2005 Series of Doctor Who to Air on Sci-Fi Channel (finally)
Haven’t posted much lately (still waiting for my new glasses), but this is big news. The 2005 Series of Doctor Who is finally going to air in the US (there’s a nice summary at Outpost Gallifrey). I’ve seen it, and it’s great. I can’t begin to explain how great it is. Even Denise enjoyed watching it. There’s no need to have seen the classic series to enjoy this, so don’t let the show’s history put you off.
2005 Year End Clearance
Date: Wed, 31 Dec 2003 00:00:54 -0500
From: Jason Penney <...>
To: Jason Penney <...>
Subject: story idea
an epic battle/war is tearing apart the land. A small time thief sees his opportunity to make good, but becomes involved in helping a refugee family (maybe just some kids?)
I found this email earlier this week. I have a lot of these ‘story idea’ emails, but this one is the novel I’ve been working on since shortly after sending this to myself two years ago today. I’m slightly less than half way done my second draft, and while the story has changed with time, I can still see how I got from there to here.
I’ve been a writer most of my life. When I was younger I sort of just assumed that you learned to read, learned to write, and then wrote down the stories in your head, and that’s how books were made. Today, I’m still pretty sure that’s how it’s supposed to work, but three years ago I didn’t feel that way. That type of thinking was schooled out of me. I never stopped writing, but I really forgot about writing books.
Throughout high school I wrote poetry. Lots. Every emotion I
felt hit the paper while it was still fresh. I probably wrote four
or more hours a day. I have stacks of notebooks filled with the
stuff (which are fading away because I can only write long hand in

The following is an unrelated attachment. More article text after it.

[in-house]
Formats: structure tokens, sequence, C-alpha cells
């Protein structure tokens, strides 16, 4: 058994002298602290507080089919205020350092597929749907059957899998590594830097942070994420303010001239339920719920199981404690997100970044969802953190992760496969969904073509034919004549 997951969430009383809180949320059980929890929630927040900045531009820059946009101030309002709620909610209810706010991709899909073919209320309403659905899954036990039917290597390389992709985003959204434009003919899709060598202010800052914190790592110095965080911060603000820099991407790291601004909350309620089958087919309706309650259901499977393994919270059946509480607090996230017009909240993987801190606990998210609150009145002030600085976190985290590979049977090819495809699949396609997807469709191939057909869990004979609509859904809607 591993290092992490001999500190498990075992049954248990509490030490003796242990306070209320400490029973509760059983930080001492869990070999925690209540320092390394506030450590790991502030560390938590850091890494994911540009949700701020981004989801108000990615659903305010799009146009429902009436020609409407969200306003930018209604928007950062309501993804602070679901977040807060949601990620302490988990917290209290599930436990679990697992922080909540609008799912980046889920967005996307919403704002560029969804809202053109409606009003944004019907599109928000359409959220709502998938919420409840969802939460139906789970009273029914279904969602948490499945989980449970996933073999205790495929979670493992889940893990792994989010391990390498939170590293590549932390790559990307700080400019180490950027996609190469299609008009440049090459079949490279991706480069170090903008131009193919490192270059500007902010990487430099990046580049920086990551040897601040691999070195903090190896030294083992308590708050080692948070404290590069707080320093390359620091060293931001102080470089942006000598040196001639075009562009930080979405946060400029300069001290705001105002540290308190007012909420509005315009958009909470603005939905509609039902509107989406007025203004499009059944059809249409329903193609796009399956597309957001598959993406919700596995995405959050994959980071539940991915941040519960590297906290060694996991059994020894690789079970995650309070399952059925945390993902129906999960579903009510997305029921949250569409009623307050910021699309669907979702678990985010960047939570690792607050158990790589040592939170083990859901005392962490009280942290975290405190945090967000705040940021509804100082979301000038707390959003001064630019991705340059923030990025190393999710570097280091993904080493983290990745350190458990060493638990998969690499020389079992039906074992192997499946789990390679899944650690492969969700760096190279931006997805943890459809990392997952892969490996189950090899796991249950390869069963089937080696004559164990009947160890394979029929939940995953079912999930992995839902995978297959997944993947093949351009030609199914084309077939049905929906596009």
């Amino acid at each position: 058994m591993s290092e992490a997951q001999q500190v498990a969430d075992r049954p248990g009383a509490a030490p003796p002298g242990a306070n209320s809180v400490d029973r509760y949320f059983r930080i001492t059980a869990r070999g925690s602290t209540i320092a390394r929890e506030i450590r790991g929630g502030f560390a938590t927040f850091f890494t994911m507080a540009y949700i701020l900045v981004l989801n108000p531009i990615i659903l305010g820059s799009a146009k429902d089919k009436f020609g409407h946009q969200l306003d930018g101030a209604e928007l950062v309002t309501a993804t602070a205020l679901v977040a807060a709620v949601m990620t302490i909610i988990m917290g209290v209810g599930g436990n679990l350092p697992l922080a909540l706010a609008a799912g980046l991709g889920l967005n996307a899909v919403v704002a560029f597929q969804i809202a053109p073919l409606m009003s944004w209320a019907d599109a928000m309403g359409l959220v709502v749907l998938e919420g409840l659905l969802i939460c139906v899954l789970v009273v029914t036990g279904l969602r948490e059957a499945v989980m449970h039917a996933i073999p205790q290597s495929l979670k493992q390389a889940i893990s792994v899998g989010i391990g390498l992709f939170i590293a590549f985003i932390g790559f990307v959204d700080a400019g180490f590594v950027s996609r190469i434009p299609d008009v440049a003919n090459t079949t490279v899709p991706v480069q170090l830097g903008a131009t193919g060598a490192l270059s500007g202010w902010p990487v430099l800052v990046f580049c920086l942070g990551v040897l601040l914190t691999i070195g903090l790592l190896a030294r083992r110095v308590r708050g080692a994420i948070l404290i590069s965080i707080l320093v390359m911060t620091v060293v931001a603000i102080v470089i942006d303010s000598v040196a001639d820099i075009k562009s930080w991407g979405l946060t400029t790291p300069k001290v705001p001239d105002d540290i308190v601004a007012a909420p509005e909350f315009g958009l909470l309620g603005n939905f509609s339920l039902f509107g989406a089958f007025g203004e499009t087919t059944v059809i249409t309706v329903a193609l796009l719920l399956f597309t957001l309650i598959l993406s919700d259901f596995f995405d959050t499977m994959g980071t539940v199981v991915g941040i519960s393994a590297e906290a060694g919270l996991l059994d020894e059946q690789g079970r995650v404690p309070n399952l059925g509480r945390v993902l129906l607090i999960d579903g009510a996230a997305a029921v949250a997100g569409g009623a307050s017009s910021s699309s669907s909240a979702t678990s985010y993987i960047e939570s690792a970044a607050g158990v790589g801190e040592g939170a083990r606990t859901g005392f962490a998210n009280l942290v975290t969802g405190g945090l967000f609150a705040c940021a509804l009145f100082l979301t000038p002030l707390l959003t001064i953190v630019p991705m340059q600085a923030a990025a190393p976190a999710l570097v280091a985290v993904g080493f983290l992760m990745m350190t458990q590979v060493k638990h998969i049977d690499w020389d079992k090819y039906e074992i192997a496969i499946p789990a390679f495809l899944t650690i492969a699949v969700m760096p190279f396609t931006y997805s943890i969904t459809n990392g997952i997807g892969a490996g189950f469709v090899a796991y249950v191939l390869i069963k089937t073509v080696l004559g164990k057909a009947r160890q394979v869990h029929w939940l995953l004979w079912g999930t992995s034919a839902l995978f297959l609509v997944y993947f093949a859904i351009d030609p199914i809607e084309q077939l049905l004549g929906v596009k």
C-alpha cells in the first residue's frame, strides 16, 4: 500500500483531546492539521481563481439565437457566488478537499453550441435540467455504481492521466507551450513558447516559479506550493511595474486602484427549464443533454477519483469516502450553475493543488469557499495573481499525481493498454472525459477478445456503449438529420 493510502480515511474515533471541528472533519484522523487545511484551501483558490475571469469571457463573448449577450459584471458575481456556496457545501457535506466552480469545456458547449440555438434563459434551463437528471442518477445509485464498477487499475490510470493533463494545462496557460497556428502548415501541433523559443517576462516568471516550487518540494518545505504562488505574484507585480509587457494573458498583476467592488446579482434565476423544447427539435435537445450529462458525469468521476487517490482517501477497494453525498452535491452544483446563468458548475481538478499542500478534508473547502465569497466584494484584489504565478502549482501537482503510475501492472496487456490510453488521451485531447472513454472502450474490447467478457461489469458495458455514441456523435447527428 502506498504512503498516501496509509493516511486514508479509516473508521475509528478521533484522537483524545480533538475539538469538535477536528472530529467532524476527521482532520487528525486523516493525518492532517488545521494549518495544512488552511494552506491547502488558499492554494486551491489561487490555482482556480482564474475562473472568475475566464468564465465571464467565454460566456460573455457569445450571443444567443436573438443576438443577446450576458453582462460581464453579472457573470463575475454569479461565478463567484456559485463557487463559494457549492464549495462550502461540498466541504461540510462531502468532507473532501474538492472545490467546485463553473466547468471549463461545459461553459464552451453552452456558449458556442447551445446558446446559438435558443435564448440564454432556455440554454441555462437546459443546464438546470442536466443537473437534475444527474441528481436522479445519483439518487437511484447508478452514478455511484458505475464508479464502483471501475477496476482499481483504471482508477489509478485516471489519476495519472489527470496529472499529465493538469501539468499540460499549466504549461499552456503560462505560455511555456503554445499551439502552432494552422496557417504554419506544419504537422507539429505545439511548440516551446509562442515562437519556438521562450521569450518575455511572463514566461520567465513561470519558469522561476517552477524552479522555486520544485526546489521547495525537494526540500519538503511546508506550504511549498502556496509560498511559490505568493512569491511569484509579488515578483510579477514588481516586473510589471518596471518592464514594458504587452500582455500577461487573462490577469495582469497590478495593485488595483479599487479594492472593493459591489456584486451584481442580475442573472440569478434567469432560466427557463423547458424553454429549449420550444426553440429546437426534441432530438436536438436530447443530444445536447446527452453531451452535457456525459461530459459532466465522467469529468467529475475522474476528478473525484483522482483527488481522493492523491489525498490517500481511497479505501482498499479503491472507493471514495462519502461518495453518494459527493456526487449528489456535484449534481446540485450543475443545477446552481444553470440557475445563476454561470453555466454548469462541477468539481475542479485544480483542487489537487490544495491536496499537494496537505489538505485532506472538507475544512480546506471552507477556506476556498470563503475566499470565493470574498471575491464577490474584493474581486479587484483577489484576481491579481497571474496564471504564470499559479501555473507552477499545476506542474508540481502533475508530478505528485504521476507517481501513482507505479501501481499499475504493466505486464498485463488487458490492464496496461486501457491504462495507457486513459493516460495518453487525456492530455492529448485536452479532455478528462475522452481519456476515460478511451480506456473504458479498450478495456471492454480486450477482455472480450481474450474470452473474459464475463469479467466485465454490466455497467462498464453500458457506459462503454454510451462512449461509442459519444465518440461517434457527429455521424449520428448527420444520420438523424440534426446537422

pencil). Inside these notebooks I can find a few first chapters or
unfinished short stories. I never stopped wanting to write fiction,
but I stopped believing I could (or maybe that I should). After
high school the writing mostly stopped. A few ideas here and there,
and the occasional poem, but mostly nothing.
Sometime in 2003 I decided to take this whole writing thing more seriously. I worked on short stories a few nights a week. Then, near the end of December in 2003 I found Mugging the Muse: Writing Fiction for Love AND Money by Holly Lisle. This free book on writing really got me going. It helped me organize my thoughts on being a writer, and commit myself to making it happen. I set out a series of goals and started working towards them.
Have I met them? Not exactly. I originally planned to write short stories for all of 2004, and try to have a draft of a novel done in 2008. Right at the end of 2003 Lazette Gifford posted on Forward Motion that she would be teaching a 2 Year Novel class. Moving from idea to completed novel over a two year period. I signed right up. So I missed my 2004 goals, but I’m ahead of things for my 2008 goal, so I figure I’ll call it progress and keep moving forward.
As 2005 winds to a close, I want to take this time to thank Holly and Zette. If it wasn’t for them I’d probably still be floundering around wondering how to get from A to B instead of making my way along the path. I also want to thank my wife, Denise, for being so supportive of my writing, even when she’s frustrated that I’d rather write than vacuum.
Clocky, where are you?
I need to get one of these for my wife. She’s not good at getting out of bed, and this could be the perfect solution (unless she smashes it to little bits).
I’m a long time hater of alarm clocks. I don’t like be awoken to the standard alarm noise. It fills me with rage almost the second I wake up, which is a crummy way to start the day. See, I’m not a morning person until I get out of bed, and then things change (usually). I’m quite happy with my Digital Zen Alarm Clock. At least I was, until just now, when I saw they have a new verison with a silent strike mechanism. It wakes me up with a single peacful chime, which will repeat itself at progressivly shorter intervals if I fail to get up. It very rarely chimes more than once.